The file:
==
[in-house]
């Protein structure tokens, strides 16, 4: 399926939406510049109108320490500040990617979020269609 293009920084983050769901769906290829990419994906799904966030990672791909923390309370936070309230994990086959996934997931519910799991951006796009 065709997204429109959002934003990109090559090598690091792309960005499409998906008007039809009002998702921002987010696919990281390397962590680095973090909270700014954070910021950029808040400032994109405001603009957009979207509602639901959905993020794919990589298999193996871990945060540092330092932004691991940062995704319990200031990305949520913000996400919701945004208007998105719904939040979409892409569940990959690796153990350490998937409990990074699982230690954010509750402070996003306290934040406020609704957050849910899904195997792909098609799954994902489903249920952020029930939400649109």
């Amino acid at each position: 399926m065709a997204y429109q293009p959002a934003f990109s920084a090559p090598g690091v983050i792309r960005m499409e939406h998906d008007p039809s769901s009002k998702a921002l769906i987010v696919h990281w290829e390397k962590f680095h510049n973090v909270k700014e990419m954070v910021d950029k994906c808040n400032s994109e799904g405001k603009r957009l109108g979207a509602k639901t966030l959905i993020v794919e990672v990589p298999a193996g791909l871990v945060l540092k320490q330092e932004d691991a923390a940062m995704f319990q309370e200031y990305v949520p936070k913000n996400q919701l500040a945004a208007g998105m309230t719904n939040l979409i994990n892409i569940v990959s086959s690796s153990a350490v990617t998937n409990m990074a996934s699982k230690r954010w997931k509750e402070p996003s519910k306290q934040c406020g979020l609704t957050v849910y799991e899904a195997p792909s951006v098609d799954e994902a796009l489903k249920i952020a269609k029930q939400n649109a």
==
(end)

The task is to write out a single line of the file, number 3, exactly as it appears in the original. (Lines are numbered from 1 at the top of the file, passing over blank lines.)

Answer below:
């Amino acid at each position: 399926m065709a997204y429109q293009p959002a934003f990109s920084a090559p090598g690091v983050i792309r960005m499409e939406h998906d008007p039809s769901s009002k998702a921002l769906i987010v696919h990281w290829e390397k962590f680095h510049n973090v909270k700014e990419m954070v910021d950029k994906c808040n400032s994109e799904g405001k603009r957009l109108g979207a509602k639901t966030l959905i993020v794919e990672v990589p298999a193996g791909l871990v945060l540092k320490q330092e932004d691991a923390a940062m995704f319990q309370e200031y990305v949520p936070k913000n996400q919701l500040a945004a208007g998105m309230t719904n939040l979409i994990n892409i569940v990959s086959s690796s153990a350490v990617t998937n409990m990074a996934s699982k230690r954010w997931k509750e402070p996003s519910k306290q934040c406020g979020l609704t957050v849910y799991e899904a195997p792909s951006v098609d799954e994902a796009l489903k249920i952020a269609k029930q939400n649109a």